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The food and beverage space continues to evolve in response to consumer demand, production innovation, and resource availability. Numerous sea changes are poised to unfold in 2018, nearly all of which will affect producers’ bottom lines. Here are some of the impactful trends taking hold within the food and beverage arena over the next several months:
In recent years, food and beverage makers have embraced unorthodox production methods in an effort to engage increasingly conscious customers who not only demand healthy, all-natural food products but also prefer vendors that use sustainable processes.
In June 2017, the market intelligence firm Ipsos Research collaborated with Coast Packaging Company to conduct a nationwide study on consumer attitudes toward sustainability in the food and beverage sector. Approximately 42 percent of respondents attested to caring about “minimally processed” food items more than they did five years earlier, while more than one-quarter expressed interest in producers whose methods reduce food wastage.
These attitudes have forced producers to re-evaluate their workflows and have led to the creation of experimental food production methods, the most notable being cellular agriculture. This strategy involves engineering products in laboratories via cutting-edge bioengineering and tissue-engineering techniques that enable the creation and manipulation of cell cultures. Innovators in the space have been able to “harvest” virtually every food product using cellular agriculture, including animal products such as meat, dairy, and eggs, along with vegetables, according to Quartz. Early successes show the methodology holds transformative potential in an environment where available agricultural land continues to shrink, according to the Food and Agriculture Organization of the United Nations. Of course, cellular agriculture also opens the door to increased sustainability, allowing producers in the U.S. to take pressure off the more than 408,000 hectares of land they currently control and produce their products within controlled laboratories, according to the Organization for Economic Cooperation and Development.
However, brands have yet to convince consumers to embrace products created through cellular engineering. Messaging surrounding the topic will take shape throughout 2018, as advocates attempt to promote the natural roots of the process while opponents fight back by labeling the resulting food items “lab-grown.” Should the former group win the marketing battle, producers could find themselves making room in the budget for investments in cellular agriculture.
Consumers weathered multiple food safety breakdowns last year and are currently under threat from an international E. coli outbreak linked to tainted romaine lettuce, according to the Centers for Disease Control and Prevention. The bacteria-ridden vegetable has sickened more than 180 people across Canada and the U.S., and caused two deaths. This is not uncharted territory. Last year, the CDC conducted eight large-scale investigations addressing bacterial outbreaks related to food production.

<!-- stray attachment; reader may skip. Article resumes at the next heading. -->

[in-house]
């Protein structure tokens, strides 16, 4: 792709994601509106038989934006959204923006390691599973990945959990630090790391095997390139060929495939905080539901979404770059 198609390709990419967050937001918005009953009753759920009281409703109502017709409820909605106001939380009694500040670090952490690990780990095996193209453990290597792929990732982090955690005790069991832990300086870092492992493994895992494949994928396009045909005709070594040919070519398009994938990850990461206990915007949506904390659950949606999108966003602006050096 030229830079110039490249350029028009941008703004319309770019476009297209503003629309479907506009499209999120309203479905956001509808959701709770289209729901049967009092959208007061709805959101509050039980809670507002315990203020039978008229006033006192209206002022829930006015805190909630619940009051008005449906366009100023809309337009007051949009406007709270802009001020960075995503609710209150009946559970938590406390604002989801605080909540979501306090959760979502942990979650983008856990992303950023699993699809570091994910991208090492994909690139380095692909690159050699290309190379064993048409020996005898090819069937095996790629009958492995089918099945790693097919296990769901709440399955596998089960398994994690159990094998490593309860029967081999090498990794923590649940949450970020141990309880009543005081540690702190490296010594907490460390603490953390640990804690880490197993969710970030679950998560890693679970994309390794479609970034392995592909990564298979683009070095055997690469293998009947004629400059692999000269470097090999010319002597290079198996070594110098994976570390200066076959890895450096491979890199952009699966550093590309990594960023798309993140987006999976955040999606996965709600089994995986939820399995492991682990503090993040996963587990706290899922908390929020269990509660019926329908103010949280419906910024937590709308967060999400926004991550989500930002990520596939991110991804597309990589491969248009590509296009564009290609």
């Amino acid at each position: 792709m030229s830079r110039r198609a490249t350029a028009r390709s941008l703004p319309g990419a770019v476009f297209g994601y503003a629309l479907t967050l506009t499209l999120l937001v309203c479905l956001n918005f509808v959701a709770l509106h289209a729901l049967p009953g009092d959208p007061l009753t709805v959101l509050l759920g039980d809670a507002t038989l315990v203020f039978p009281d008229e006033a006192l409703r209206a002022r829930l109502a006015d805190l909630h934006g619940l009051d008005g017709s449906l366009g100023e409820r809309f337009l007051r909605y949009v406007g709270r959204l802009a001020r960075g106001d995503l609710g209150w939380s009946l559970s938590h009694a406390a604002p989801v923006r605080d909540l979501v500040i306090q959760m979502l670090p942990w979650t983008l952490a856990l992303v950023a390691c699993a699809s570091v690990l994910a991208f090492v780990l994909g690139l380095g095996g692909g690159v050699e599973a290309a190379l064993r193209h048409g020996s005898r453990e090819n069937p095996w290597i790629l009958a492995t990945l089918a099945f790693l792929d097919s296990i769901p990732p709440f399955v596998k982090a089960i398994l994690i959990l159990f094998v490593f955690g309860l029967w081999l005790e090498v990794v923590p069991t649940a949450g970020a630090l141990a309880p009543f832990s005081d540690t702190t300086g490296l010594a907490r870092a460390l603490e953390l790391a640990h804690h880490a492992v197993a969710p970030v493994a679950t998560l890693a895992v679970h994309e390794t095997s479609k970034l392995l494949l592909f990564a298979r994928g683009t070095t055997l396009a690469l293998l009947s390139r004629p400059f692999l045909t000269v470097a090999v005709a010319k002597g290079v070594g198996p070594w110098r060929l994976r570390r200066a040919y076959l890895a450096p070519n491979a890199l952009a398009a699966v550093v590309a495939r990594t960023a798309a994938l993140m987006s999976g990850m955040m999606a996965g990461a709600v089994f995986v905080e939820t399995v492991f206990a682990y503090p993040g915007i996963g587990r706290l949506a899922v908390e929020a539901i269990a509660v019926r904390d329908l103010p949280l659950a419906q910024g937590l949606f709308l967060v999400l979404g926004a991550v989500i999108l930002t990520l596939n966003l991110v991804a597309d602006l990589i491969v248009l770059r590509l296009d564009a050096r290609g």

These very public food safety problems have put consumers on edge. Chipotle’s recent struggles evidence increased public awareness of such issues. The restaurant chain suffered a massive E. coli outbreak during the fourth quarter of 2015 and has yet to re-establish its footing in the marketplace, despite mitigating the immediate problem in February 2016, instituting new quality control methods and investing in an aggressive rebranding campaign, CNN reported. In short, consumers are not as willing to trust food and beverage brands with black marks on their safety records, no matter what post-outbreak changes are made.
Food and beverage firms must keep this in mind as they navigate the market in 2018. They must ensure their safety processes and fail-safes are in place and compliant with modern production standards. A single slip-up could wreak long-term budgetary havoc.
Changing regulatory tides
A number of federal authorities have signaled that various regulatory changes affecting the food and beverage space could unfold in 2018, the most prominent being the U.S. Department of Agriculture’s potential repeal of the Organic Livestock and Poultry Practices proposed final rule, according to Lexology. On Dec. 18, the agency published an external communication requesting public comment on new guidance that would withdraw the rule, which would require organic livestock companies to refine their handling and slaughter methods to make them more animal-friendly. The OLPP was scheduled to go into effect March 30, 2018, but the USDA has since pushed the implementation date back to May 14. However, the agency is unlikely to allow the rule to take effect.
Farmers are divided on the decision. While some appreciate the USDA’s push to reduce regulations, others are concerned that lowering standards for animal welfare will anger customers, an increasingly large number of whom consider ethical farming practices paramount.
In addition to grappling with the recent OLPP decision, food and beverage producers are still digesting the U.S. Food and Drug Administration’s decision to discontinue the Food Advisory Committee. The group, established in 1992, dissected national nutrition and food safety trends, until Dec. 12 when the FDA announced that it was not renewing its charter. The agency cited inactivity – the FAC had not held an official meeting since 2015 – as the impetus behind the move.